Another Worry For Russia: Britain Sending Troops In Baltic Region

Another Worry For Russia: Britain Sending Troops In Baltic Region
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Russia was rattled by NATO’s growing military presence in eastern European countries. The Western military alliance is also carrying out extensive exercises in eastern Europe to deter any Russian aggression. And now British Defense Secretary Michael Fallon has announced that the UK will be sending a “small number” of troops to Estonia, Latvia, Lithuania, and Poland.

Britain reassures NATO allies

Fallon said at least 100 British soldiers will be sent to eastern European countries while another 25 will be in Ukraine for a training mission. British troops in the Baltic region will deter Russian aggression beyond Ukraine and reassure NATO allies in light of increased tensions between Russia and Ukraine. Fallon is in Brussels for a quarterly meeting of NATO defense ministers.

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The British military personnel will join American and German troops already there. They will participate in a NATO evaluation, training, and capability-building mission already underway in eastern European states. Notably, NATO cannot permanently station troops in the former Soviet states as part of an agreement signed with Russia after the end of Cold War.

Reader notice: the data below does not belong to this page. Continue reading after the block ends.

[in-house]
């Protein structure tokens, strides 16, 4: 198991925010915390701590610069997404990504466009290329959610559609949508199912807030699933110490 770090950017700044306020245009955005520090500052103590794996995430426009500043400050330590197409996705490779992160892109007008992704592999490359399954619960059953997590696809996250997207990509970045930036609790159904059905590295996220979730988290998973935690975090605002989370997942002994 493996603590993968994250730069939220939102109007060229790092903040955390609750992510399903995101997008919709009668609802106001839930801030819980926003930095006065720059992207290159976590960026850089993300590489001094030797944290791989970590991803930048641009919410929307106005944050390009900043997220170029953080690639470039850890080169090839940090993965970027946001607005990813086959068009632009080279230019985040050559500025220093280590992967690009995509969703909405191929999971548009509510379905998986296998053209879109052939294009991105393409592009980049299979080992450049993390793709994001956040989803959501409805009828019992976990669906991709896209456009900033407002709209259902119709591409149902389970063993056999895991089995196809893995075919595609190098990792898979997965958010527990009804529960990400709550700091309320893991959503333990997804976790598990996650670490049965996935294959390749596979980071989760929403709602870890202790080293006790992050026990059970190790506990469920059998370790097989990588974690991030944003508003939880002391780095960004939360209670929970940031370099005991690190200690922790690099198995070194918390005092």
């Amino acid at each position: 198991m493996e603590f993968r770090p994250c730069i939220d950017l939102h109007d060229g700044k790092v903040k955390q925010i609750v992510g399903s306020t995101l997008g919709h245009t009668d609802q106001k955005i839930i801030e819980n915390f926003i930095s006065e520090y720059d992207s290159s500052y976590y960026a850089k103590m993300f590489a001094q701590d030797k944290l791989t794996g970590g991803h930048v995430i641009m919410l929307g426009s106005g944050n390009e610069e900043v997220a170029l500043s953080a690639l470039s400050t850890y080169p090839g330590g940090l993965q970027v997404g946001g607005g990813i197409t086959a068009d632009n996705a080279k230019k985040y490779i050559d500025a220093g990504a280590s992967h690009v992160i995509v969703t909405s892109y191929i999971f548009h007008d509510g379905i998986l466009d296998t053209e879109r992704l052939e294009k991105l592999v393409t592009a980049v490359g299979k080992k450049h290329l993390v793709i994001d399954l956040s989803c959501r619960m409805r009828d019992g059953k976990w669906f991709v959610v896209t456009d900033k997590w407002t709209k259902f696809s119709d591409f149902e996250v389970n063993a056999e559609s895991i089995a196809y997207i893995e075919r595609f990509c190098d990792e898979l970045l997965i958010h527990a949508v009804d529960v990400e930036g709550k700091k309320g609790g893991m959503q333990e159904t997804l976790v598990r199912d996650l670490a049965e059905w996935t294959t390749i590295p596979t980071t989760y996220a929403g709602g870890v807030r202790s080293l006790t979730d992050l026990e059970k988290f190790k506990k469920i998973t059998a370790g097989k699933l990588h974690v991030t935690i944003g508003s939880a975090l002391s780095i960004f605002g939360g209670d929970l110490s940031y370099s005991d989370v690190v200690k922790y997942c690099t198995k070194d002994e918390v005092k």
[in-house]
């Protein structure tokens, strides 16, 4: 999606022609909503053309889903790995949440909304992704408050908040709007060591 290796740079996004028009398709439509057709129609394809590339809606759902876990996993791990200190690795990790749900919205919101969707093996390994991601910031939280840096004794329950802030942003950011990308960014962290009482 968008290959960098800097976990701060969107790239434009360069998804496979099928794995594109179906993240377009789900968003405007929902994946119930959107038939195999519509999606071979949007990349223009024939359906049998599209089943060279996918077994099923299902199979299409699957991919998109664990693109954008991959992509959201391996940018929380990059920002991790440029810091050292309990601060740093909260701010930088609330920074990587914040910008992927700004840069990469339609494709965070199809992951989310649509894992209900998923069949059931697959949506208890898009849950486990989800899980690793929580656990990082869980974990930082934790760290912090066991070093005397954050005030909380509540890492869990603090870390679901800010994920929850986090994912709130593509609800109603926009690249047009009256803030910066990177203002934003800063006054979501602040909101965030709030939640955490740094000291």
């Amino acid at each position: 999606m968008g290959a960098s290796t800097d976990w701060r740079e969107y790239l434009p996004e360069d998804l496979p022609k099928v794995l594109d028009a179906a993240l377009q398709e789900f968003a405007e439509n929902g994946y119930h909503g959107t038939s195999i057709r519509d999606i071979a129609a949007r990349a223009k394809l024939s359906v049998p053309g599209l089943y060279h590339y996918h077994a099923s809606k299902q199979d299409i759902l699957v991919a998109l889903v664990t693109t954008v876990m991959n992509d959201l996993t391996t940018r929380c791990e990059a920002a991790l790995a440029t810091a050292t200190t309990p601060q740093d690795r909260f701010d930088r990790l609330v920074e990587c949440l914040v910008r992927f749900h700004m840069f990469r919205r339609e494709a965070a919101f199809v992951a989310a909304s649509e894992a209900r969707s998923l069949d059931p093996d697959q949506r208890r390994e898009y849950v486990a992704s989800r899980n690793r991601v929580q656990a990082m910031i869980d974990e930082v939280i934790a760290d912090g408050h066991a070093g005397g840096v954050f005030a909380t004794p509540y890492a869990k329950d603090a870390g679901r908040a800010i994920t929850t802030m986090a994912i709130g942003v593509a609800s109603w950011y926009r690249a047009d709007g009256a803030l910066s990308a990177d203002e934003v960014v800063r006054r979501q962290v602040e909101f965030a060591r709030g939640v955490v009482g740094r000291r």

Russia to see it ‘as a provocation’

The British military presence in the region will be “persistent” instead of permanent. Sources told BBC that British troops will be in the Baltic region 90% of the time. In June, the UK scrambled RAAF Typhoons from Estonia to intercept two Russian fighter jets over the Baltic Sea. Western countries have expressed deep concerns over Russia’s backing of separatists in Ukraine and the recent air strikes in Syria.

Such a small deployment shouldn’t alarm Russia, but it may irritate President Vladimir Putin. Former British ambassador to Russia, Sir Andrew Wood, says Putin would see Britain’s latest move “as a provocation.” Talking about the conflict in Syria, Fallon said Russia is making the already complicated situation more dangerous.

Russia insists that its air strikes in Syria target ISIS militants and “other terrorists.” But Western countries have accused it of mainly targeting CIA-trained rebels.

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